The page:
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Author Topic: Metal roofing  (Read 2546 times)

nvrr49

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Metal roofing
« on: February 13, 2014, 08:14:05 PM »
I noticed we did not have a thread on metal roofing yet, so I thought I would get us started.  The roofing on this hog farrowing house is from wildwestmodels.com.   I used A&I, and dry brush of some rust colors, and a heavy coat of weathering powders (mortar color).


The flash makes it look a lot brighter than it really is.
Kent in KC
nvrr49.blogspot.com

hairball

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Re: Metal roofing
« Reply #1 on: September 16, 2019, 10:55:57 PM »
nice coloration to the corrugated aluminum panels.   But the joints should not line up they should be staggered like roofing shingles.

mike lynch...............HAIRBALL
« Last Edit: September 17, 2019, 07:50:53 PM by hairball »

postalkarl

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Re: Metal roofing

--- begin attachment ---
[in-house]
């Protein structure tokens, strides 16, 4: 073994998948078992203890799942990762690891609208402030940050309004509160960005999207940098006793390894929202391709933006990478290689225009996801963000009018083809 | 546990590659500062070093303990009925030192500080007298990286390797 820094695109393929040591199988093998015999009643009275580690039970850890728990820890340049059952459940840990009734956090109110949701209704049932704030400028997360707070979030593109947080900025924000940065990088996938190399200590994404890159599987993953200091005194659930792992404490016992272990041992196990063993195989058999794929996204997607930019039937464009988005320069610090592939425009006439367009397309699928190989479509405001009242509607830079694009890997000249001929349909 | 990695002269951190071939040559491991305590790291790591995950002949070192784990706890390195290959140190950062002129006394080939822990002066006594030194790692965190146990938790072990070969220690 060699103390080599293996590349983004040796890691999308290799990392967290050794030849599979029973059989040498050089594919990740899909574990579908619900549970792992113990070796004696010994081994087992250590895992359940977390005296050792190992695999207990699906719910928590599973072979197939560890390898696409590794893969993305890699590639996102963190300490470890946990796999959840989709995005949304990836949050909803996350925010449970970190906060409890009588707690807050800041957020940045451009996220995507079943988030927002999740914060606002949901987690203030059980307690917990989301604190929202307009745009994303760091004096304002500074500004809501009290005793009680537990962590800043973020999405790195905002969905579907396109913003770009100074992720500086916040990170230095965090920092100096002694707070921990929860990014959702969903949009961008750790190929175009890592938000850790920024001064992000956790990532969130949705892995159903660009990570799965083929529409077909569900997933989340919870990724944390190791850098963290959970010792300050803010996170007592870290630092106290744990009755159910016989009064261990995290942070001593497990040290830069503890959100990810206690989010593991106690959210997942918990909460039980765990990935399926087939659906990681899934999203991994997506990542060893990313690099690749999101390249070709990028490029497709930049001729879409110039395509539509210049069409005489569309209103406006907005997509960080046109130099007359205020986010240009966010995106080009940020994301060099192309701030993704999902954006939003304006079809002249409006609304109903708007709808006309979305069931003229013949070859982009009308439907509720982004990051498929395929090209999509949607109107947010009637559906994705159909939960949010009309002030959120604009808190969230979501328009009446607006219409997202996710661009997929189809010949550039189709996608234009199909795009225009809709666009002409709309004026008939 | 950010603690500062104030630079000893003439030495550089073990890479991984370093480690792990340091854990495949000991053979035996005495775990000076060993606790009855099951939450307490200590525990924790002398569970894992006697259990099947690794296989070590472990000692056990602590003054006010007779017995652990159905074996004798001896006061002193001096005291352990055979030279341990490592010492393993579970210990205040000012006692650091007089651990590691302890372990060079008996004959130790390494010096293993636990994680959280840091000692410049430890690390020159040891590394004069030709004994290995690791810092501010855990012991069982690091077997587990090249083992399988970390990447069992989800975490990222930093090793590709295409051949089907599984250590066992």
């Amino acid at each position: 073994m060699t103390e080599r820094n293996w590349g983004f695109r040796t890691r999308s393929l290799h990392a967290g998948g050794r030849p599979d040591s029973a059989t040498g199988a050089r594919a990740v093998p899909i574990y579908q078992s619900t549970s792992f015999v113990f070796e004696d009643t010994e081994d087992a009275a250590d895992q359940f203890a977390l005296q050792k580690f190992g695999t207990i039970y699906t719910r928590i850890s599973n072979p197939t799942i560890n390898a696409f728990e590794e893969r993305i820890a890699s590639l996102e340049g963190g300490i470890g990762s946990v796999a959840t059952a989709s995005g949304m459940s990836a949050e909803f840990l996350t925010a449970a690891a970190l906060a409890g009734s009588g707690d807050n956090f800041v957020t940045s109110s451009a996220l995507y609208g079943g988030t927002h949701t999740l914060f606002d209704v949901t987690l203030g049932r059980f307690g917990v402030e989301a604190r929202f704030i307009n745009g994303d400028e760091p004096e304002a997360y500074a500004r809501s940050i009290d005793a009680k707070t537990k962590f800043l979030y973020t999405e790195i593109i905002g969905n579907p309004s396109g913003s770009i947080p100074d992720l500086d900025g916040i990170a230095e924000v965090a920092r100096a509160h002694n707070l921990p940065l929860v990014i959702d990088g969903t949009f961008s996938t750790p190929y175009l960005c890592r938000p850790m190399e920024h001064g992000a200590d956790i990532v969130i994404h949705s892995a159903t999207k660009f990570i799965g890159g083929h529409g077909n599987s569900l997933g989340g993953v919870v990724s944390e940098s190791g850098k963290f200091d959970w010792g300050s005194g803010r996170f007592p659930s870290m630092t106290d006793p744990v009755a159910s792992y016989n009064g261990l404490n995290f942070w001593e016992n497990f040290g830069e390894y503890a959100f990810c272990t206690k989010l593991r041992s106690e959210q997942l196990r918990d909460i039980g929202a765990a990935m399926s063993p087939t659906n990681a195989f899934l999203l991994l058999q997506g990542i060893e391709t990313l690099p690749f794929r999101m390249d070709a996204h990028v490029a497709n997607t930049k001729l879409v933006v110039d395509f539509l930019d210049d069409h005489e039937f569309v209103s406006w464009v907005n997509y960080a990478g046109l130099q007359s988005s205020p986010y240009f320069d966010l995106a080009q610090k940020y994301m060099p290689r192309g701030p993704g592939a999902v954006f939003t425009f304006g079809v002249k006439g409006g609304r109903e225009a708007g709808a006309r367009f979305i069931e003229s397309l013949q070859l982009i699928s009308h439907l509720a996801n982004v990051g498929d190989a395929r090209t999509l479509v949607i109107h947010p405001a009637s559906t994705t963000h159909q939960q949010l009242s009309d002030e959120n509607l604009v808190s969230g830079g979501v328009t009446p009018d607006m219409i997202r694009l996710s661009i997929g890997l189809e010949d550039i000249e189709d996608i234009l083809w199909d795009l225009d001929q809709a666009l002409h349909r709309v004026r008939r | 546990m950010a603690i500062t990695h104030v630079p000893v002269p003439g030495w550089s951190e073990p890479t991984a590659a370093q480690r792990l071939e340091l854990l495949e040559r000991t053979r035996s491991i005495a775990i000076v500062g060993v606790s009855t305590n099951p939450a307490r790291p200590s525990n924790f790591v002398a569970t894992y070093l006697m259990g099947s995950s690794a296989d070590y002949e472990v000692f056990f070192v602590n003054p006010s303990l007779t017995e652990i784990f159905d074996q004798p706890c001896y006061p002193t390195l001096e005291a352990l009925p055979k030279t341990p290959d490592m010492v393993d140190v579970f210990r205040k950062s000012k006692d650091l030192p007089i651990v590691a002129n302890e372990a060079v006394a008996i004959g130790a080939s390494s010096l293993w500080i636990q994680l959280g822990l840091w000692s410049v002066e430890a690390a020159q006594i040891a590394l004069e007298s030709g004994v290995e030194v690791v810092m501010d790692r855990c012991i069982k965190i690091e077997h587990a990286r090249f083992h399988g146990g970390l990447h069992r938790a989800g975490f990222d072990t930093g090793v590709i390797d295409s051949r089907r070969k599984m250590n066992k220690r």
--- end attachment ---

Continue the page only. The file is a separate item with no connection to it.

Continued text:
« Reply #2 on: September 17, 2019, 07:42:18 AM »
Hey Kent:

Roof color look good. I would hit it with some black A&I stain and maybe dry-brush it with light gray or silver. I prefer light gray.

Karl

GPdemayo

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Re: Metal roofing
« Reply #3 on: January 19, 2020, 12:44:04 PM »
Hi Kent.....the roofing looks good.  8)


The laps are correct for a corrugated roof installation. This type of roof is installed into the direction of the prevailing winds in the ares.....right to left or left to right. The first piece is installed at the eave and the second is installed from the first to the ridge. The next piece starts at the eave and finishes at the ridge, and so on to the opposite rake.


Standing seam metal roofing is also installed in this manner.


During the late 1800's when metal roofing began to get popular in the US, the pieces were 2' (+/-) wide and 10' to 12' in length. Today, the pieces can be ordered in lengths up to 40'. so it depends on the period you are modeling whether you will have any laps between the eave and ridge.


You can get a number of links to installation manuals on the internet.





Gregory P. DeMayo
General Construction Superintendent Emeritus
St. Louis & Denver Railroad
Longwood, FL